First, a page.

Sunday, April 28, 2013

The glaze fit for a king

Winding down a weekend with family and friends, sharing some amazing company, food and wines, and great fishing trip on the Rogue. We caught a lot of fish, saw several eagles and a few pairs of Canadian geese with their babies. My son bought me a fantastic jacket at the fishing shop, but I had to remove it the minute the boat hit the river, because it was already too warm for a jacket by 9 am.

Our son left for L.A. this morning and after a last bit of visit time with him, then dropping off something for a friend, we've spent the rest of the afternoon enjoying a lazy Sunday with reading the papers and doing the daily "have tos".

I met this wonderful gal at a party last night and we got into a conversation about Chinese glazes. She's the assistant vice president and senior specialist in Chinese works of art at Sotheby's and I was intrigued about the Ru ware she spoke of. Ru ware, from Northern China, was only produced for around 20-30 years and only produced for royalty; and there are only 70 known pieces to have survived since 900 AD, and they survived because they've always been highly treasured. She said that although they have the analysis of the glaze, no one has ever been able to replicate it's unique qualities.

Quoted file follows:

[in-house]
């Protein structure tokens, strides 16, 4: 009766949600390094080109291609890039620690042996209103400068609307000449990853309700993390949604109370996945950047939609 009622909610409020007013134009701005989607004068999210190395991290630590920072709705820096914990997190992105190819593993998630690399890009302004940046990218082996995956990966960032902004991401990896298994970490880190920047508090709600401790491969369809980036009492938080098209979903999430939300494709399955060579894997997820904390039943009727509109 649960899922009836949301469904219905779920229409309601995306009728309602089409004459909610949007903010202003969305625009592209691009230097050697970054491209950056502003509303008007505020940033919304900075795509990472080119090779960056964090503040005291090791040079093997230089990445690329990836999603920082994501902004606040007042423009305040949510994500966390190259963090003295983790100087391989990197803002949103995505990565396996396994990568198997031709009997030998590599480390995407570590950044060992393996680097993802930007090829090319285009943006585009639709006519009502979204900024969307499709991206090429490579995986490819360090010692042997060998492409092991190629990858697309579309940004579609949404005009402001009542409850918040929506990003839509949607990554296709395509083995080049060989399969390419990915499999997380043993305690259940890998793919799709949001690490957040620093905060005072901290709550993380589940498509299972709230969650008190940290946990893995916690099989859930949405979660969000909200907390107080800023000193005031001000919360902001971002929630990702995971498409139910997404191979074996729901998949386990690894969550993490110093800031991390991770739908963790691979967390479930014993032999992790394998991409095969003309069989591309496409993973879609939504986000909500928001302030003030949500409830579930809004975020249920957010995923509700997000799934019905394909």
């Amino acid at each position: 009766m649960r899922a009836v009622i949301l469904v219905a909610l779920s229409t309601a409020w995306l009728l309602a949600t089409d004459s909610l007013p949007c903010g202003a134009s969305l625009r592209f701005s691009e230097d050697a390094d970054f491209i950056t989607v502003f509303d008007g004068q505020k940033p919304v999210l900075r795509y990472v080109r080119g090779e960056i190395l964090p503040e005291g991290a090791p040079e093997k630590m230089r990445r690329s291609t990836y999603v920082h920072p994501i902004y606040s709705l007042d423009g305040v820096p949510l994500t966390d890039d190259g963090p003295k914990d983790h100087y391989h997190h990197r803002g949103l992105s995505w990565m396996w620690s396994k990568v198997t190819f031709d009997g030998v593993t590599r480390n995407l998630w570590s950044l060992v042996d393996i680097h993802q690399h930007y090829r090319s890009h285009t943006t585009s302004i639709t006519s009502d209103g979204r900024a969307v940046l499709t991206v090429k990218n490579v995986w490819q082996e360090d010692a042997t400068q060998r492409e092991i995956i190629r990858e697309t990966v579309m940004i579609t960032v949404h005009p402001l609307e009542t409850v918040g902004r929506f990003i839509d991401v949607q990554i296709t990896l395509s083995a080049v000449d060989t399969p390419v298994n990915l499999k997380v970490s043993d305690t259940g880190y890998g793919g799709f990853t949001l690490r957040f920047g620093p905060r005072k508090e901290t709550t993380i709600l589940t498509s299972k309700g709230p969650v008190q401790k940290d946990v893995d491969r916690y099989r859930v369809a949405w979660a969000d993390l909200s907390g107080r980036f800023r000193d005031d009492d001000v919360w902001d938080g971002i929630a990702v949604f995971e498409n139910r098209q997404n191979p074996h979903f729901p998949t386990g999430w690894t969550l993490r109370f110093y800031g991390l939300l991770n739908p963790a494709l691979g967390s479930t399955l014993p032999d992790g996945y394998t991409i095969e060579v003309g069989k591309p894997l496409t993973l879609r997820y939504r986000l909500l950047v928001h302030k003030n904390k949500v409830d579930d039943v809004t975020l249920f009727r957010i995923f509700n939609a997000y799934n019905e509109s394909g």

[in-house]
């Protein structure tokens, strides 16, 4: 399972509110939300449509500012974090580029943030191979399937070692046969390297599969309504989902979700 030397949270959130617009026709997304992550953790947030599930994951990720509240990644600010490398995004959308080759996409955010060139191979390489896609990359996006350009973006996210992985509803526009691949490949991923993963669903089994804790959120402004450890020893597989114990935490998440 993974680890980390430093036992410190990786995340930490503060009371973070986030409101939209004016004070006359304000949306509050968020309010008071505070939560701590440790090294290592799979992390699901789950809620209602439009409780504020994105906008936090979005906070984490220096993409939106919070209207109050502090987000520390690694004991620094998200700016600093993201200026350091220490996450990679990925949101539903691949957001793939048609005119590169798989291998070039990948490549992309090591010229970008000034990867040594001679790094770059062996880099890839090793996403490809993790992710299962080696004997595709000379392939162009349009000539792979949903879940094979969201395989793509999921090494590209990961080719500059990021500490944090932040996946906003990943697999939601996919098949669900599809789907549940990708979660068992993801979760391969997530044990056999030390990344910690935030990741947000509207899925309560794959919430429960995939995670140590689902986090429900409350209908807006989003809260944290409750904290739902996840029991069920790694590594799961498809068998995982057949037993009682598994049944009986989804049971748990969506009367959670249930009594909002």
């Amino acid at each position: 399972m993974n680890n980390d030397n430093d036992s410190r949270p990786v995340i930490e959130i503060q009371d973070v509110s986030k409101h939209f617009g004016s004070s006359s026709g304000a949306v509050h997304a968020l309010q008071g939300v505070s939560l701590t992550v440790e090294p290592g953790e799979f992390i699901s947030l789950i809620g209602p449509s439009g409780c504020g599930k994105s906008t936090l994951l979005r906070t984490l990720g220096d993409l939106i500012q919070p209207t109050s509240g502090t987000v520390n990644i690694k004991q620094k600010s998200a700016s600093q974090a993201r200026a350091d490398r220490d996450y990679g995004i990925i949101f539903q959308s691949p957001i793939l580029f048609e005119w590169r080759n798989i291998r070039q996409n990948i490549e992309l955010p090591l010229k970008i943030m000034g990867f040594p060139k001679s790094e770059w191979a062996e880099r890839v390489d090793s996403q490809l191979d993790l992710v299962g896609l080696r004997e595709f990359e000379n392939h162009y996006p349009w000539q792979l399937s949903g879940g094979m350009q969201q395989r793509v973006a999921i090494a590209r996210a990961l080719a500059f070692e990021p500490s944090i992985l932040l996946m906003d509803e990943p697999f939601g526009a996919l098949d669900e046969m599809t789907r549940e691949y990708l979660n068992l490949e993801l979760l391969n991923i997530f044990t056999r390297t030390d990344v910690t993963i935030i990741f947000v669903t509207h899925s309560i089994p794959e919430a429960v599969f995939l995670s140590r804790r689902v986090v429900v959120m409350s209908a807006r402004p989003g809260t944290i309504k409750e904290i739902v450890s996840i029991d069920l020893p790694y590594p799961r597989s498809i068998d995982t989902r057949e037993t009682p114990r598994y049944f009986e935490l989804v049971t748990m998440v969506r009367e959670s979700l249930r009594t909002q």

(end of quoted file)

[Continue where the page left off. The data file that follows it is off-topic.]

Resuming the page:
So, being the curious animal I am, I spent quite a bit of time late last night and this morning reading up on this glaze. I'd love to play with those known formulas and see if I could get something close to it in my small gas kiln. But that journey will have to wait a year or so until I finish current projects.

A small Ru ware bowl, sold at Sotheby's for 26.7 million dollars. Rarity creates such economic windfalls. The glaze has many variations, obviously from kiln placement, amount of reduction, firing temperature, etc. So, like an amateur sleuth, I've been digging up as much information as I can. It doesn't seem likely that I could ever replicate this glaze, but it would sure be fun and challenging to try. In fact, some of the photos I've seen of the blue green variation of the glaze, look a lot like my blue green celadon, at least, color wise. But I think there's an optical blue quality to the most prized of this ware, similar to, but not quite like a chun glaze.

If you want a peek at this glaze fit for a king, check it out at the link below.

Tomorrow I'll be back to reality in the studio re-mixing, my very common clear, earthenware glaze and dipping the latest bisqued, stain tests; but maybe day dreaming a bit about Ru ware.


  1. So the wine pot for sale for $299 at might be a fake?

  2. Someone probably took the analysis of the Ru glaze and created a glaze. So they could sell it as a Ru glaze but not a pot from that period.
    If you do a search for Ru glaze, or Ru Ceramics, you can actually find some modern versions; but no one has been able to duplicate the subtle difference till this day.